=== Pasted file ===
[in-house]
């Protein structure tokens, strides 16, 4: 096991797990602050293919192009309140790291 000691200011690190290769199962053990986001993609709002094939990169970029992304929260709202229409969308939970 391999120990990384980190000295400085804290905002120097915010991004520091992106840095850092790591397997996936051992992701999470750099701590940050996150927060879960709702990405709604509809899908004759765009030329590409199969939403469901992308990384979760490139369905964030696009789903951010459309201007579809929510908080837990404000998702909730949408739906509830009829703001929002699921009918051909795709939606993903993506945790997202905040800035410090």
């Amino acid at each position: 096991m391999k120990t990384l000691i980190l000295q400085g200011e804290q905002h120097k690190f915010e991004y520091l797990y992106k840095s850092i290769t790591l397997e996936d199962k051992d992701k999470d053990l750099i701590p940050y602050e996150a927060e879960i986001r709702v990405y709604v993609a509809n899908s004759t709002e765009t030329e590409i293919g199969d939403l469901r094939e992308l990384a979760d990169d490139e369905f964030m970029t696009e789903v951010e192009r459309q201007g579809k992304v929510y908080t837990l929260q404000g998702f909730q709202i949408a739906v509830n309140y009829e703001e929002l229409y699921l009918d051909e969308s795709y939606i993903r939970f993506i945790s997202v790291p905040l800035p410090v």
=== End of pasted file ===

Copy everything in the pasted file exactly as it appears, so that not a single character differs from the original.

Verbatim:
[in-house]
């Protein structure tokens, strides 16, 4: 096991797990602050293919192009309140790291 000691200011690190290769199962053990986001993609709002094939990169970029992304929260709202229409969308939970 391999120990990384980190000295400085804290905002120097915010991004520091992106840095850092790591397997996936051992992701999470750099701590940050996150927060879960709702990405709604509809899908004759765009030329590409199969939403469901992308990384979760490139369905964030696009789903951010459309201007579809929510908080837990404000998702909730949408739906509830009829703001929002699921009918051909795709939606993903993506945790997202905040800035410090």
């Amino acid at each position: 096991m391999k120990t990384l000691i980190l000295q400085g200011e804290q905002h120097k690190f915010e991004y520091l797990y992106k840095s850092i290769t790591l397997e996936d199962k051992d992701k999470d053990l750099i701590p940050y602050e996150a927060e879960i986001r709702v990405y709604v993609a509809n899908s004759t709002e765009t030329e590409i293919g199969d939403l469901r094939e992308l990384a979760d990169d490139e369905f964030m970029t696009e789903v951010e192009r459309q201007g579809k992304v929510y908080t837990l929260q404000g998702f909730q709202i949408a739906v509830n309140y009829e703001e929002l229409y699921l009918d051909e969308s795709y939606i993903r939970f993506i945790s997202v790291p905040l800035p410090v």